What’s weird too, and perhaps some additional work has to put into this, are the navigation and strobe light units at the wing tips. The strobe light bulb glass is, when the light is OFF, grey and doesn’t look OK to me. The navigation lamp unit is dull and personally I think these should be semi-transparent or am I completely wrong? I think this comment is also applicable for the beacon light on top of the vertical fin and the tail strobe/navigation light on the rudder trailing edge. They are normally made of glass or plastic, but at least semi-transparent.

I mentioned before that on the right-hand cockpit/passenger door you’ll find the aircraft ID stainless-steel plate, can you remember …… just in front of the left-hand horizontal stabilizer, I notice the presence of a stainless-steel plate with all aircraft details however, this is blurry and I can’t read anything. This could be better and I sincerely hope that the developer can upgrade that plate to a readable aircraft ID plate. Will the Arrow III fly less due to these tiny comments? No, it won’t, but it’s always a challenge to improve whenever it’s possible.

It’s not a golden rule that modeled aircraft must have a weathered skin. No, it’s also up to the developer if he or she wants this. And, at the same time I have to admit that privately owned aircraft are kept as clean and new as they were in the beginning. But in the case of the modeled Arrow III, all paintings have a minimum of weathering.

All the liveries have a dirty belly and the underside of the wings are dirty too, and when you look closely, the Aluminum skin has many dents. In that respect, it fits well with the cockpit instrument panel, components, control wheels that too shows a weathered look.

While doing my walk-around check, I’m pleased with the detailed modeled landing gears although it must be noted that the modeled springs on the NLG (Nose Landing Gear) and MLG (Main Landing Gears) look like springs, but in reality, it’s just a tube that is modeled with a spring texture wrapped around it. An issue? No, not worth it, but I just saw it. All three struts are covered with texture that simulate dirt.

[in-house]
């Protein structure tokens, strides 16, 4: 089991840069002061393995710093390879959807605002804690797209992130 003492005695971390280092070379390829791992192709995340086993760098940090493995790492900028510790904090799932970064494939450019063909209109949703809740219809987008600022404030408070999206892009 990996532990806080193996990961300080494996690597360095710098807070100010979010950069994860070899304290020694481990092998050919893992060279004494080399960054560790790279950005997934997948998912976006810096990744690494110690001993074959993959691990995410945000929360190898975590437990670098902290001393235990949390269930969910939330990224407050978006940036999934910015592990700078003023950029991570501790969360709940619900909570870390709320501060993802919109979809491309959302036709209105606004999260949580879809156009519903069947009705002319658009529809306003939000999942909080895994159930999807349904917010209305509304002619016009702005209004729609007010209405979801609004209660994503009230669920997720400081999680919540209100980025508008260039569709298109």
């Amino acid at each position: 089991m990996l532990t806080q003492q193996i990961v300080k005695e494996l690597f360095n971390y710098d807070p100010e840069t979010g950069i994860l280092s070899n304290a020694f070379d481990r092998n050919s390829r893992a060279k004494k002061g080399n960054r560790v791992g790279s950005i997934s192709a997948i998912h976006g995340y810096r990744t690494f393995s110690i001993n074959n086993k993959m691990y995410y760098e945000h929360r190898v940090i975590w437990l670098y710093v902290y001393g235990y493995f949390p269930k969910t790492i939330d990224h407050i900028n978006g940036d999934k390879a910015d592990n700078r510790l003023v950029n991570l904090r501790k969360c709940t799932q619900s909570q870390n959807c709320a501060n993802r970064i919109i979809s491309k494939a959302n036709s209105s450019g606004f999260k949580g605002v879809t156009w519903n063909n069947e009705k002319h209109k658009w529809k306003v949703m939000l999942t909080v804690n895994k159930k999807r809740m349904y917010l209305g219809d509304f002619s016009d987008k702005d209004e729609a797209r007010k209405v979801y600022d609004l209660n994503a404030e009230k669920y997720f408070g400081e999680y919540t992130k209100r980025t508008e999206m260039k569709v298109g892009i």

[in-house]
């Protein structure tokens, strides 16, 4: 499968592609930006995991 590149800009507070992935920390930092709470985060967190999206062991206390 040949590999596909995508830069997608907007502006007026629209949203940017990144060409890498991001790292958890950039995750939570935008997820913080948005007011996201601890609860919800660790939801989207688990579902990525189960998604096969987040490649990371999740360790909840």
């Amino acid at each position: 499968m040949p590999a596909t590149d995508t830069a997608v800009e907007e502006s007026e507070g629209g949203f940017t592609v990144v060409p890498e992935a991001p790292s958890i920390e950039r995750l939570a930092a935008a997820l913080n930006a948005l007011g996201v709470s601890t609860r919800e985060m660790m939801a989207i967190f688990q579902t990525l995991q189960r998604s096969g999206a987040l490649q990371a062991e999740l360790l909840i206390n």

I must say that the overall look of the modeled Arrow III is very good, full of details, but also a couple of small issues which I mentioned before, that need the developer attention and I hope that with future updates these small issues can be improved and/or solved.

A typical Garmin flight

The Plan
I did make already a test flight which was successful, but I feel there’s a need to make another test flight. A flight that uses the build in Garmin GNS530. To make this happen, I make a flight in southern France, Blagnac/Toulouse.

Although this will be a short flight, it’s a good idea to create a flight plan (fms format is a requirement), and moreover to play around with the Garmin during the flight. Therefore, I would like to explain you how I created this “fms” format flight plan unless you know this already, then you can skip this section.

To create a flight plan you could use many programs like Routefinder which offers you quickly a flight plan, but this is not in “X-Plane fms” format. Or you could go for FlightAware, but again, this doesn’t allow you to export it to an fms file format. Another option simBrief. You need to register but it’s for free and a wealth of flight planning information becomes available.

Then there’s also the browser-based Online Flight Planner, but I go for SkyVector, but I need for this X-PlaneTools. You and I all know SkyVector, but SkyVector saves your flight plan in fpl format which in turn can be converted to fms with X-PlaneTools. I prefer to create a sightseeing IFR flight, so I use SkyVector above all the other options since it allows me to add waypoints on my scenic IFR route.

Loading the Flight Plan
Loading the created flight plan in your GNS530 could be easy, but for some reason I hear from many simmers that it isn’t so easy as they had hoped for. Right, let me help you with that in case you’ve not done this before or in case you’re struggling with loading flight plans in the Garmin navigation devices.